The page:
Every one of the kids will tell you Emmy is my favorite. This is not strictly true. Emmy is always nice to me. Which is great. And she spends time with me. I’m her most important person right now. But that is more age related. In a couple years, I am sure I will hardly see her. The typical traits of a youngest child are attention seeking, manipulative, affectionate and charming, easy-going, and carefree. Emmy loves and needs attention. She is charming and she is affectionate. But manipulative? No. Carefree? Definitely not. She has way more anxiety than an 11-year-old should have. And attention seeking? Yeah, she demands attention where she needs it. But good for her.

    Birth order plays a huge role in who we will be. Of course it does. With Rachel, I had huge expectations about the kind of kid she would be. Expectations I wish I could take back. Expectations that shaped her. Lilly probably felt like she had to fight for the love we gave Rachel. She had to define herself. Make herself different and distinct from her sister. Carson had to fight his way in, being the third child and the only boy. He has held back. Emmy is loved, unequivocally. She is man-handled. She is moved about. But she is loved. Obsessed over. Cherished. It’s probably hard not to embrace that.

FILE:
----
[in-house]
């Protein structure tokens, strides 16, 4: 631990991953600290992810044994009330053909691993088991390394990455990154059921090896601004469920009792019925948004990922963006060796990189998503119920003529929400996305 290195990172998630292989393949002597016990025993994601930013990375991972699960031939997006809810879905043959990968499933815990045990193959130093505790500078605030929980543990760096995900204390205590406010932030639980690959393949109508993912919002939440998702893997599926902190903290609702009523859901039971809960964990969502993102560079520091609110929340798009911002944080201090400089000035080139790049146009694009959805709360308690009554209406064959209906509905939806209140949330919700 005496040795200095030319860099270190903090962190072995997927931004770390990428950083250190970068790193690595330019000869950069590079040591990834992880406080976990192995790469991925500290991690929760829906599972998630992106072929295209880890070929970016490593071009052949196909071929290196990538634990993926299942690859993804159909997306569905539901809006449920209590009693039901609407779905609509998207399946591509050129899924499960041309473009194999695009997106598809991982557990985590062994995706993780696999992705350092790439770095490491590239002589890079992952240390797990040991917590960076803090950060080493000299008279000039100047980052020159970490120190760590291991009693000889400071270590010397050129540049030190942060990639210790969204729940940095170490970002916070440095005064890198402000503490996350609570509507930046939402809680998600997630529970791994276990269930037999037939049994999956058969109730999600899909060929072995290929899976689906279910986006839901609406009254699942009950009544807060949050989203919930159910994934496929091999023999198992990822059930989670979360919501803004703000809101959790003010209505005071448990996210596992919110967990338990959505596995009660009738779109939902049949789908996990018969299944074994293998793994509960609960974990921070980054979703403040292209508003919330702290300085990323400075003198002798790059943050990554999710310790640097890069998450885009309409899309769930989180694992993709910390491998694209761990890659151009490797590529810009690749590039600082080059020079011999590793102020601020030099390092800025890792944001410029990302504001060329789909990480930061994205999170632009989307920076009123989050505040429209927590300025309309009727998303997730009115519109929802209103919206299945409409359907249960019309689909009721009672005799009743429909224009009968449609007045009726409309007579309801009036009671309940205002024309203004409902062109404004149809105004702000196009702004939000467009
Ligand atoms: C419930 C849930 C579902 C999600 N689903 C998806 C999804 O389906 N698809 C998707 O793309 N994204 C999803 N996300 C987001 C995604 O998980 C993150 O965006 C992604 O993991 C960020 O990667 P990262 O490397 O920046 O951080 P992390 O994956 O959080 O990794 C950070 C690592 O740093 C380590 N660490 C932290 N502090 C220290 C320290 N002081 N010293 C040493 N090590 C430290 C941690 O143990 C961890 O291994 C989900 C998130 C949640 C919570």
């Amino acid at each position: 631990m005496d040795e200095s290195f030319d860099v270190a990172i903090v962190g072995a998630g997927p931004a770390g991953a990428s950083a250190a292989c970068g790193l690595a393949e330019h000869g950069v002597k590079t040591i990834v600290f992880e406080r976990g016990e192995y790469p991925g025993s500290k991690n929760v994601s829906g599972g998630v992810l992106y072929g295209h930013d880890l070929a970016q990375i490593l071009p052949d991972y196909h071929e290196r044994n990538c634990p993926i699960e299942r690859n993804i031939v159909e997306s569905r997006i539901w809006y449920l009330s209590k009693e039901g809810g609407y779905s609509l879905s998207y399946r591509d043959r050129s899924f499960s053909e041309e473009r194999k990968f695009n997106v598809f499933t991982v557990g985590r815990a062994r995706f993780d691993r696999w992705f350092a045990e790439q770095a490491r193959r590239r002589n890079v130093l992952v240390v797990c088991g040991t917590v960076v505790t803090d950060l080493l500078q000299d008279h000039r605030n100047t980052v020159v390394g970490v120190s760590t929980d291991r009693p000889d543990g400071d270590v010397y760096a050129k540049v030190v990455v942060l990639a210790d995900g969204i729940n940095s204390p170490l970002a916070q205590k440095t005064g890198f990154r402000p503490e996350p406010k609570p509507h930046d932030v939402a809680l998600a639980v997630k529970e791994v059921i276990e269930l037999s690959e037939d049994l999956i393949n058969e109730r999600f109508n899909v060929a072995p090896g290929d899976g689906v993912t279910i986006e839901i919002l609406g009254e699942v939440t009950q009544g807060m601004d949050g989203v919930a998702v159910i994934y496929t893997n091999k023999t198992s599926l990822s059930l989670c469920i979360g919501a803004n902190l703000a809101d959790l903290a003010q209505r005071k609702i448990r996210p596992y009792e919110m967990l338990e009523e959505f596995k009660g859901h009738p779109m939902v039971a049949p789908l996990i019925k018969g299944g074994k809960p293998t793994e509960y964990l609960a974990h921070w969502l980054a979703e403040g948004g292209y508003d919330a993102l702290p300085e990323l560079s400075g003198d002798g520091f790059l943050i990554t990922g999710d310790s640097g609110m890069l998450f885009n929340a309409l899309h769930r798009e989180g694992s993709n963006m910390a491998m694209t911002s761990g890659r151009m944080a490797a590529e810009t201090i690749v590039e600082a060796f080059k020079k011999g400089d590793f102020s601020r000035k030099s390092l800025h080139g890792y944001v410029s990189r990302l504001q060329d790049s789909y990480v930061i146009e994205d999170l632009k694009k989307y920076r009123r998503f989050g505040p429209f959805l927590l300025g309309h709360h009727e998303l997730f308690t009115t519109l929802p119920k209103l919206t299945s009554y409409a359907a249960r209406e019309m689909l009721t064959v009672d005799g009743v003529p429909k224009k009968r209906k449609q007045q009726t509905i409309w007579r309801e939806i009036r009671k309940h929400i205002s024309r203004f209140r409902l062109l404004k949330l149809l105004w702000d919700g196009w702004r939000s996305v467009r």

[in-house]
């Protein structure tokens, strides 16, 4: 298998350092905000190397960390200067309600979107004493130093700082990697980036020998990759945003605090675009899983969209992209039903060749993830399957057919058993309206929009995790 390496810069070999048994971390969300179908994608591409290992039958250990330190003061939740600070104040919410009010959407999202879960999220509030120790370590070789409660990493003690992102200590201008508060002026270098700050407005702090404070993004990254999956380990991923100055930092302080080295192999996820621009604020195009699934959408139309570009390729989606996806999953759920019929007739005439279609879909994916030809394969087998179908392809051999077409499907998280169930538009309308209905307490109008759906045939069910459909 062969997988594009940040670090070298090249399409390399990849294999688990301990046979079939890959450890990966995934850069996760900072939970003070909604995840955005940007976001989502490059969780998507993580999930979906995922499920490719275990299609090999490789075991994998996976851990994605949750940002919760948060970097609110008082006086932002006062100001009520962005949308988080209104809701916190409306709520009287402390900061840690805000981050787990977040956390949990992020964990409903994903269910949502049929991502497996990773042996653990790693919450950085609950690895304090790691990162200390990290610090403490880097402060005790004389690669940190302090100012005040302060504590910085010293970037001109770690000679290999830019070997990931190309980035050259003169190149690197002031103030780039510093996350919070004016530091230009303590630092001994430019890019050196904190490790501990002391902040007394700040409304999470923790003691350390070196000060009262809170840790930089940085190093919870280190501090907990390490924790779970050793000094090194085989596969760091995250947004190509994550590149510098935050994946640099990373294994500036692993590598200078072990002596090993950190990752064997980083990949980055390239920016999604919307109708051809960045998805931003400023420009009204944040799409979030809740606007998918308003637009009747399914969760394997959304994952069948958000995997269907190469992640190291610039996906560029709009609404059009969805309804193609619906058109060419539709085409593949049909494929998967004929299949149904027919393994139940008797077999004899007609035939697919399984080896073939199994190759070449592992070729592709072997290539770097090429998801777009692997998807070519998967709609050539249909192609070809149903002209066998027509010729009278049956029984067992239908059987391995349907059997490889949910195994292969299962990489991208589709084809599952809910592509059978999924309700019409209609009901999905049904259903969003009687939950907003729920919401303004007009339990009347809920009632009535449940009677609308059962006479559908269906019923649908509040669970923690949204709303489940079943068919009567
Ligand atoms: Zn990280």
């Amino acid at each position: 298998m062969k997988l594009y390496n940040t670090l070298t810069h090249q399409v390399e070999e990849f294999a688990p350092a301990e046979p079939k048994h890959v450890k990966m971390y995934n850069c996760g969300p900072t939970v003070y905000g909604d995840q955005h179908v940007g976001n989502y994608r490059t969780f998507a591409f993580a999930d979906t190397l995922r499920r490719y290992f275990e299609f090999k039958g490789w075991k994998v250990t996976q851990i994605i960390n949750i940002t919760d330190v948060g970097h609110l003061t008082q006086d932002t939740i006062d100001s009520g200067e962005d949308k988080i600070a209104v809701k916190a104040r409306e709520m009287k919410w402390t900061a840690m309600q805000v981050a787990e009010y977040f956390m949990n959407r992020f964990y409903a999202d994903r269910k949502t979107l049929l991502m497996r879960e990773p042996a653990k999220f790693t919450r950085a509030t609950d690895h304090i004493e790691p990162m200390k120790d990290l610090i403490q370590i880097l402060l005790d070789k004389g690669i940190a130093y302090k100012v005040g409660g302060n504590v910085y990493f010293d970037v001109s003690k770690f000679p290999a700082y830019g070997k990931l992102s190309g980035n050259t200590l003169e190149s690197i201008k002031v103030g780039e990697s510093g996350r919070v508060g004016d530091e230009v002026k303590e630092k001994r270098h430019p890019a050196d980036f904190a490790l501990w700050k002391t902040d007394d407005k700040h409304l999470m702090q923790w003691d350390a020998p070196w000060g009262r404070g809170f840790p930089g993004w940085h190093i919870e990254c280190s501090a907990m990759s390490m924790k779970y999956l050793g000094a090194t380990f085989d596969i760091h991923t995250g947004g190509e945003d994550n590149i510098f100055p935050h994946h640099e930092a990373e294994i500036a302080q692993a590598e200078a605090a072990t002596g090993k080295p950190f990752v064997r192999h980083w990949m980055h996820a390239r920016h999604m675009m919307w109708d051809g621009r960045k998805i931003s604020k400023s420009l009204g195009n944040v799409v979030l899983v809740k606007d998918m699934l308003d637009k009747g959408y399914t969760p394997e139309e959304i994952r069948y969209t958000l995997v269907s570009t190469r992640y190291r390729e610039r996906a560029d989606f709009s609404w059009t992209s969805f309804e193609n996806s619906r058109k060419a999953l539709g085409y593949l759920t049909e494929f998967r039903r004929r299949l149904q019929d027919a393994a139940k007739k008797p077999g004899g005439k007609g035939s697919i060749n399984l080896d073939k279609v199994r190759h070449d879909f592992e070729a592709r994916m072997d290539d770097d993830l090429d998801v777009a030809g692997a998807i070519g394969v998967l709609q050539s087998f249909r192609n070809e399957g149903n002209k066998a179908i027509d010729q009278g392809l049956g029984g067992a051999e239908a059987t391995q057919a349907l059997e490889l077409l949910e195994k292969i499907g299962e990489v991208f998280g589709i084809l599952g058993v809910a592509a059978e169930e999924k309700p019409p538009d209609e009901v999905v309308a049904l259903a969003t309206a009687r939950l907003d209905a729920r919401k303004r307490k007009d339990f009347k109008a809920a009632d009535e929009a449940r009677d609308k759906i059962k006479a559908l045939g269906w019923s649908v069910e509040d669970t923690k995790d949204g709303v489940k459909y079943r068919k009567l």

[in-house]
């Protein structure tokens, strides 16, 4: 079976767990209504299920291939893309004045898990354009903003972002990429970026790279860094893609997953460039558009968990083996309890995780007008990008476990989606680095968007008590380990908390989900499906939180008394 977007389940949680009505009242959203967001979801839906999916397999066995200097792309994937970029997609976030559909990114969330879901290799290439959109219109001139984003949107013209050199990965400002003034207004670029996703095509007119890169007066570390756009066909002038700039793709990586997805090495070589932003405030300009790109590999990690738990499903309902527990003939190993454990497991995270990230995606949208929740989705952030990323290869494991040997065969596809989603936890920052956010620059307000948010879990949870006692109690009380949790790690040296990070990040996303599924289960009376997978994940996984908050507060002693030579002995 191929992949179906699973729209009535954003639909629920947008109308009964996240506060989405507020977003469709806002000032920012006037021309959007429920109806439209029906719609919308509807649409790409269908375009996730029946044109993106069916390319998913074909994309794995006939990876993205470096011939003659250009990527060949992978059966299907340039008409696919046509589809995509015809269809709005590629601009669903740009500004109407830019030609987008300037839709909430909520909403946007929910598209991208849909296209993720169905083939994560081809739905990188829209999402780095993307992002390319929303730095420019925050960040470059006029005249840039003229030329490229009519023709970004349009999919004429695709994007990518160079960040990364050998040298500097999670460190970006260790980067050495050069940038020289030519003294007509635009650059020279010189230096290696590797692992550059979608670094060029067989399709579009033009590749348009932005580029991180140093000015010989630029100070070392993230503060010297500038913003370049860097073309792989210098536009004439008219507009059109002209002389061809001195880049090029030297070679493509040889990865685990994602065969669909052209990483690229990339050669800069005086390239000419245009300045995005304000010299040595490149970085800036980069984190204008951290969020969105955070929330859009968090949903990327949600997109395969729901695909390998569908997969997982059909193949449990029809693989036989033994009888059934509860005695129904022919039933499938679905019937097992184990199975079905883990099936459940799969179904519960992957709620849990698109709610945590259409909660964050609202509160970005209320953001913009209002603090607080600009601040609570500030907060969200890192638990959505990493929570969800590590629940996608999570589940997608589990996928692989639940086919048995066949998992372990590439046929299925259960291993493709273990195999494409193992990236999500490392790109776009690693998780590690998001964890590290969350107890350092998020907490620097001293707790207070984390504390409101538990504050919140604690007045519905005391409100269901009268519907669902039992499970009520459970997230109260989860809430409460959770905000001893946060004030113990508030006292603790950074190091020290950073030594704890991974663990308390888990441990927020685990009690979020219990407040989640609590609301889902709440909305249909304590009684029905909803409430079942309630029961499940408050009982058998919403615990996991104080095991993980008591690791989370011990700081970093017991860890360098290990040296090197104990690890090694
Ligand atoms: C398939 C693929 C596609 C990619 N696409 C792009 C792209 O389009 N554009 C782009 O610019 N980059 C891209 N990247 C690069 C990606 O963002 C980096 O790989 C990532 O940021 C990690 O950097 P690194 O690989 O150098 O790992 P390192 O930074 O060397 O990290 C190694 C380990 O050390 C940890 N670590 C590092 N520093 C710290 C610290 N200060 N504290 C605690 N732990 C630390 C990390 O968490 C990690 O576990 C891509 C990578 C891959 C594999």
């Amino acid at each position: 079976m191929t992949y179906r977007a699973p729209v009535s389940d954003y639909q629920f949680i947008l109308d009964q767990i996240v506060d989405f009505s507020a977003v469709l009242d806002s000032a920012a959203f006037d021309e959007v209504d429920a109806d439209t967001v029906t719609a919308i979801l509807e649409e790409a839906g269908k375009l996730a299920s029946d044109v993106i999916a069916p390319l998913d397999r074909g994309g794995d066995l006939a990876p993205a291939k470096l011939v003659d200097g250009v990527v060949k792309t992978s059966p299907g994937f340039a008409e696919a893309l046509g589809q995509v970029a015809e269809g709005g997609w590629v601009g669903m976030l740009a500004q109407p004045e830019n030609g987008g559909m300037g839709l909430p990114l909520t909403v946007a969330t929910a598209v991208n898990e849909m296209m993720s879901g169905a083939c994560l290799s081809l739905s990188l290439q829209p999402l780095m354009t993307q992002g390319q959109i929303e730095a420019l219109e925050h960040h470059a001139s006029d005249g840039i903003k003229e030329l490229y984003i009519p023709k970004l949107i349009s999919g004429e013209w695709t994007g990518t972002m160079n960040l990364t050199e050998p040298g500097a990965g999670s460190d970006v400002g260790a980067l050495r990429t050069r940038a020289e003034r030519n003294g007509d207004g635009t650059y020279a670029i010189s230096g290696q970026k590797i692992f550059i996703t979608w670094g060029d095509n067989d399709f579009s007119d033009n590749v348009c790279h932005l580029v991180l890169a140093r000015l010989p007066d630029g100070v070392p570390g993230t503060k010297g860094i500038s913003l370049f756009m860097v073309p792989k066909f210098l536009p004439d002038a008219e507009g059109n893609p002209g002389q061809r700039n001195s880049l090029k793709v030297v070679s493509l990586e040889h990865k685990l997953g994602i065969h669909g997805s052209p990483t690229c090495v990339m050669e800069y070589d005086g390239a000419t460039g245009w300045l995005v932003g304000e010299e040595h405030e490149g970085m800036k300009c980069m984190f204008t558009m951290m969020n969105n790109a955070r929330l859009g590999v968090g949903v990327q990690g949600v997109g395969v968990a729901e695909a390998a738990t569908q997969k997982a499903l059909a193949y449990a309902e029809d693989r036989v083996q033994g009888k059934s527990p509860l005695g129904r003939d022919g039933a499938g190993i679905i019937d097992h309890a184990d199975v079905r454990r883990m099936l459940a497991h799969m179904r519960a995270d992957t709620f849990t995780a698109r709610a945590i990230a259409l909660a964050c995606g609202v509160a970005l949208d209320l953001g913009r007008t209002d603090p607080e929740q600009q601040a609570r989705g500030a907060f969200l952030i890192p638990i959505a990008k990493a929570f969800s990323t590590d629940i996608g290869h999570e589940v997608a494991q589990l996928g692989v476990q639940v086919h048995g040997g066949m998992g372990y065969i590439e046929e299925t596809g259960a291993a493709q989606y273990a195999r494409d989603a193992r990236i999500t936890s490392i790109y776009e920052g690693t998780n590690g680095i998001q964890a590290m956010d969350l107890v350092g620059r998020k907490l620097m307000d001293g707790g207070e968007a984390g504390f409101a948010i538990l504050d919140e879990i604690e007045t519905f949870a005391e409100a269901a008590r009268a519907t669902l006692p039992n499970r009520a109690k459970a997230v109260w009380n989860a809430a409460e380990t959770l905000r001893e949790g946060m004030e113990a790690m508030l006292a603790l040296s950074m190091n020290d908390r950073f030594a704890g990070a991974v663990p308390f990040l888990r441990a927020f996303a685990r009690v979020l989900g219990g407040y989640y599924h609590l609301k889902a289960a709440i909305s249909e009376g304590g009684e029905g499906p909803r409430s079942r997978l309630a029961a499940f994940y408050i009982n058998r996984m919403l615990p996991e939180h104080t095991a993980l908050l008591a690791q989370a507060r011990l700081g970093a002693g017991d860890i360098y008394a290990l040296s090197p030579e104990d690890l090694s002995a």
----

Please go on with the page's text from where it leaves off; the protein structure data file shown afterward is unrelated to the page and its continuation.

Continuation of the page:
Ultimately we get to decide who we will be. But it would be foolish to believe factors such as birth order, socioeconomic status, race, and a million other factors don’t play a role. All you can do is take what you are given and make the decision to do the best with it. Rachel can choose to let go of some of her black and white. Lilly can decide her own happiness is more important than making sure everyone in her world is comfortable. Carson can decide to demand the spotlight. Emmy can learn to stand up for herself. I don’t know. I am just spitballing here. Middle child that I am, I just want everyone to be happy.

  • On Being Nice (and Tapping into Your Inner Karen)

    If I die before my time, I would guess that my epitaph would read “She was just so nice”… and I am nice. Pretty much always. I go out of my way to be nice. Nice to my employees, nice to my kids, nice to my friends, nice to strangers on the street. There is nothing in the world I would not do to keep from being seen as not nice to anyone. At all cost. I make eye contact with every clerk at every store I ever check out at. I make small talk with the lady scanning my groceries. Eye contact and conversation at the bank, at the gas station, at Walmart. I say so many thank you’s, so many I’m sorries, so many excuse me’s. Always just so nice. I am the anti-Karen.